CP: I don’t think we need it, per se. I think a lot of other people probably are looking at it that way. We know we have the talent and we’re right up there with the elite teams in the nation talent-wise. We haven’t been as productive as some of those teams the last couple of years, and the beginning of this year, but the biggest thing with that is the learning process. It takes time. It’s not going to come overnight. I’ve seen huge improvements this since this coaching staff has gotten here, just with everything -- the way we practice, the way we meet, the way we handle ourselves on and off the field. It’s a complete turnaround. We’re still in the process of that. It hasn’t been totally finished, but I think we’re really close to being back up there at that elite level where people will be talking about us in the national championship picture.

Tell me a little bit about BYU’s defense. Everybody talks about Max Hall, but what kind of defense will you be facing?

CP: Their greatest strength is they’re fundamentally sound. They make you beat yourself as far as our offense goes. They’re big, strong guys. I think we’ll have them speed-wise, which will give us the advantage as far as that goes, but speed isn’t going to make that big of a difference when they’re getting their assignments right. We’ve got to be fundamentally sound to compensate for that.

You’re one of the guys on the team who’s a legacy player. [His father, Paul, was an All-American linebacker at FSU from 1977-80.] How much do you guys talk about what’s going on with football?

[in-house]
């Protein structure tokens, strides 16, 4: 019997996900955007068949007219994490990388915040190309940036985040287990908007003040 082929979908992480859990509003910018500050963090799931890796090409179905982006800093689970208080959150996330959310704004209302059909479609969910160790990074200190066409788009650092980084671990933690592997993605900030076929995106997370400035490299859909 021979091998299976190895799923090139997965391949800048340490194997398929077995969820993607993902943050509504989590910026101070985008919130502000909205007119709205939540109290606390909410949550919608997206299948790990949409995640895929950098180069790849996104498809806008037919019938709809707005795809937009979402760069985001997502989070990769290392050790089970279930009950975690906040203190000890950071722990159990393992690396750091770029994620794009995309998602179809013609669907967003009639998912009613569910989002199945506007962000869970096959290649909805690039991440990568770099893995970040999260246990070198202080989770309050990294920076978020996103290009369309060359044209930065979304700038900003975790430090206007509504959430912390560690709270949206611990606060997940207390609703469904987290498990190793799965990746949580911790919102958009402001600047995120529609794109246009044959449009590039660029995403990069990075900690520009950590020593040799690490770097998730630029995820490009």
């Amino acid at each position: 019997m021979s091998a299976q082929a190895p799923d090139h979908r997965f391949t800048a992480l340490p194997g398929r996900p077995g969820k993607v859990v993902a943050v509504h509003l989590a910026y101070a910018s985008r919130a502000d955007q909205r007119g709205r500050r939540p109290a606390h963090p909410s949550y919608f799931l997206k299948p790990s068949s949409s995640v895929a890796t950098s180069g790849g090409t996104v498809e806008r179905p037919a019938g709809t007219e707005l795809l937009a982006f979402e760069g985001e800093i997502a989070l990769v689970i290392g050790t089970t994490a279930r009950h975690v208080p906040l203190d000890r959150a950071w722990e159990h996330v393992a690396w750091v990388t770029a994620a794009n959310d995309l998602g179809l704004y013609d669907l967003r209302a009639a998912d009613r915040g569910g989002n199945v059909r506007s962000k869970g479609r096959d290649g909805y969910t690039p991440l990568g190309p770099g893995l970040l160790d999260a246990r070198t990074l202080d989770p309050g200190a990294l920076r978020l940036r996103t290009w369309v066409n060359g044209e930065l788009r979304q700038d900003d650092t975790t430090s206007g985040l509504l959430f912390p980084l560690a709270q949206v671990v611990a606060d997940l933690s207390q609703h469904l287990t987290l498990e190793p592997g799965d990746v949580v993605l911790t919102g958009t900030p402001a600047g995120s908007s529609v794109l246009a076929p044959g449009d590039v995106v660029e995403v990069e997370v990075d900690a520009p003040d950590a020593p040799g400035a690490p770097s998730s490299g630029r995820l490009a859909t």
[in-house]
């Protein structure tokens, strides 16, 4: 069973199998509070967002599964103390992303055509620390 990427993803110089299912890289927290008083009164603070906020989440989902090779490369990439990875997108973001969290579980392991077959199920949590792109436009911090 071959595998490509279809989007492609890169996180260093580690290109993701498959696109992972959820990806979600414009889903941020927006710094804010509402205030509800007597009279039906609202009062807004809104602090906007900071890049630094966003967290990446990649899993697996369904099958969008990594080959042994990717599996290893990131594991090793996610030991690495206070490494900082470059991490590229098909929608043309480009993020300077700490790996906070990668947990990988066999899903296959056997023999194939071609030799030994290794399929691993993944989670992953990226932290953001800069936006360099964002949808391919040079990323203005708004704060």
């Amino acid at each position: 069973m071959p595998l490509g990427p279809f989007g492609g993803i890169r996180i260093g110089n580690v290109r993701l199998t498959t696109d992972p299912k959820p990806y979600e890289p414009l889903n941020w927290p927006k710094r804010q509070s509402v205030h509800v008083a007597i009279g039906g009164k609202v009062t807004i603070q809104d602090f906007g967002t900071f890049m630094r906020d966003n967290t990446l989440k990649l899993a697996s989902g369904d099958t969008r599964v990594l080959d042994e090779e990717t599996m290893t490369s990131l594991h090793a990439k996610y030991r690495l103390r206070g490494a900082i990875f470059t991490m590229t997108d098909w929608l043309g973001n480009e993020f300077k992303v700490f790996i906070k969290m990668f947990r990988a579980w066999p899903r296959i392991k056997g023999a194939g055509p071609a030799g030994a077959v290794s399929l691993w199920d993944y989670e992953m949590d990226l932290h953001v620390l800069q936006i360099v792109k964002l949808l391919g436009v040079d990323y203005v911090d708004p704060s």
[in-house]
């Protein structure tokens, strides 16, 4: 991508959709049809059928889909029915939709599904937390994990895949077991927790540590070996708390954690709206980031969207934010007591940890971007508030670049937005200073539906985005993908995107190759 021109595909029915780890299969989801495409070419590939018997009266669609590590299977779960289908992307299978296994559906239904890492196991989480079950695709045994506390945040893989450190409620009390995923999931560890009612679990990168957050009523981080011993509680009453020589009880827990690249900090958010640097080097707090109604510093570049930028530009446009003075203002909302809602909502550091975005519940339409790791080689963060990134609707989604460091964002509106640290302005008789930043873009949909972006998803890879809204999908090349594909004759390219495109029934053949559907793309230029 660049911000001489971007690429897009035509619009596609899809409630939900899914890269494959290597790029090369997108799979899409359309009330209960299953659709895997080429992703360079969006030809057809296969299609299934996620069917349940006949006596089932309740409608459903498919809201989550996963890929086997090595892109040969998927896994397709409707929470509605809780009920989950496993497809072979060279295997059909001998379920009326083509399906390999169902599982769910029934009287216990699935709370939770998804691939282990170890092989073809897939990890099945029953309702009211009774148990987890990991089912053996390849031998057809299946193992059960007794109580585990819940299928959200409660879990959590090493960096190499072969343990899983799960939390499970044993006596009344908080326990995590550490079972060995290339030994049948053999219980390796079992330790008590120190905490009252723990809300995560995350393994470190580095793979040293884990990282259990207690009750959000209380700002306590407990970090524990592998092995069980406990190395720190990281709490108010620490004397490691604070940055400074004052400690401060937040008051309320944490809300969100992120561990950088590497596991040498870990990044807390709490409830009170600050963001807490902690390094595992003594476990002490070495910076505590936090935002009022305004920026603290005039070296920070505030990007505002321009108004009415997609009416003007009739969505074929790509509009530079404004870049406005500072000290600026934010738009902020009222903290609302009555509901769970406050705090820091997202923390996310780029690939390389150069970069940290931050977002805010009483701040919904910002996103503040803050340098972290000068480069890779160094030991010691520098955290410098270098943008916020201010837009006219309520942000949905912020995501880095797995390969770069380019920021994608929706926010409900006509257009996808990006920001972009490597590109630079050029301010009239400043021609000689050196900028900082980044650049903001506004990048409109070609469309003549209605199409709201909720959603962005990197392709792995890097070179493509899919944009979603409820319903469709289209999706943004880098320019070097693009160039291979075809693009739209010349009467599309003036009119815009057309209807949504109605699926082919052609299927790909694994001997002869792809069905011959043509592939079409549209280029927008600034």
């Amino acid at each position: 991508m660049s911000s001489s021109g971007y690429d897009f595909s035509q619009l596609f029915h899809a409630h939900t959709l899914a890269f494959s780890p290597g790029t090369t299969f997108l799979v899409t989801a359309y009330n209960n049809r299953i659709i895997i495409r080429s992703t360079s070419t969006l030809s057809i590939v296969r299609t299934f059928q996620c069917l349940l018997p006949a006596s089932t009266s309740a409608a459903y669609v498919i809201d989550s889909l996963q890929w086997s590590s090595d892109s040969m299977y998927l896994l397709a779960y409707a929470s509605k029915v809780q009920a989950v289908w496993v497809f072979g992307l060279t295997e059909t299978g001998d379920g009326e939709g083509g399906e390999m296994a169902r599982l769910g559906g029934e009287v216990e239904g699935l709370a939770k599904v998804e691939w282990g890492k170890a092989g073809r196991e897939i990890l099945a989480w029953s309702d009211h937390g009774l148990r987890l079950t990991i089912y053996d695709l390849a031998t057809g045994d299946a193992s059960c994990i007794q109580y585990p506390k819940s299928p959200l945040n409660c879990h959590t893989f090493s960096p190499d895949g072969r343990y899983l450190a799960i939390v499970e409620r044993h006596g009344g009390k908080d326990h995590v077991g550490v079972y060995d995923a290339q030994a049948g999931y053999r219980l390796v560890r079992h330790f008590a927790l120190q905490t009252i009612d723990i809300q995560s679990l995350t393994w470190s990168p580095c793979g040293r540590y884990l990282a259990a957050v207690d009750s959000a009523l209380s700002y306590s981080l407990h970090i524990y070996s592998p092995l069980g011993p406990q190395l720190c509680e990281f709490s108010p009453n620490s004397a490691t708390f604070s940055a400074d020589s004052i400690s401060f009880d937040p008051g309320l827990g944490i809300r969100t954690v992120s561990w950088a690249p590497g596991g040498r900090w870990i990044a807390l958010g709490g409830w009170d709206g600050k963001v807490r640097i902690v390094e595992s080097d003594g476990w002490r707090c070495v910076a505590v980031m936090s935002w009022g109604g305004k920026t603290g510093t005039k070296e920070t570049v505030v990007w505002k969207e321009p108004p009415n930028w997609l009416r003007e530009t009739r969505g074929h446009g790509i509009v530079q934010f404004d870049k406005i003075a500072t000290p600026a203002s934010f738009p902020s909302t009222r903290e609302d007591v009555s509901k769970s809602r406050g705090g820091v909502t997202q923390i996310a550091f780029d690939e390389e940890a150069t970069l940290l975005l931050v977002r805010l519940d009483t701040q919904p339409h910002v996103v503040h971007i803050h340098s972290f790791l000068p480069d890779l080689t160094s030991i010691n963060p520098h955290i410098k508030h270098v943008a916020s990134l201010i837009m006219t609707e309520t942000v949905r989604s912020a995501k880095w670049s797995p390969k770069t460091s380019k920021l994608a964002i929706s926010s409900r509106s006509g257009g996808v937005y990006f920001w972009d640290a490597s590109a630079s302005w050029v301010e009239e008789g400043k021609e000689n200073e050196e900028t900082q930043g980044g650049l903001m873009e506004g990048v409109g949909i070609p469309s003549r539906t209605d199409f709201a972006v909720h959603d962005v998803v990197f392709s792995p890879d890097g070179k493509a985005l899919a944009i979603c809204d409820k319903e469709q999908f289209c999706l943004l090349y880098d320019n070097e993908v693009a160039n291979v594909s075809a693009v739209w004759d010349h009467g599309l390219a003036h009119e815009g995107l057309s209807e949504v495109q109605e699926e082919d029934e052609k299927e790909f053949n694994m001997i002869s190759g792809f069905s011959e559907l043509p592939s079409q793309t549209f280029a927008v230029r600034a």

CP: We talk every day. I talk to him every night, just let him know how I did at practice, let him know how the team did. He’s real into that. He wants to know everything that’s going on still, and wants to know the ins and outs and stuff. We constantly talk about the changes, the improvements that are being made, with me personally and the team. He’s a huge part of that with me.

How much more confident are you out there this year? You’re having a pretty good season.

CP: A lot more confident in the passing game. Last year I was confident in blocking and I still have that. I wasn’t not confident, but when you don’t get the ball thrown to you that many times it’s hard to be 100 percent confident. The coaches are confident in me, but I think I’ve earned their trust. I’ve earned Christian’s trust and confidence. Hopefully that will carry over to me getting more balls thrown my way.

If there is one thing you would say the offense needs to improve upon heading into this BYU game to make a difference and come out with a win, what would it be?

CP: I think it would just be the little things. Going back to the last couple of games, there’s been a lot of big plays that were there that we missed because one person didn’t have his hands in the right position, something like that. If everyone concentrates on the little things, it will make a huge difference.

SPONSORED HEADLINES

Comments

You must be signed in to post a comment

Already have an account?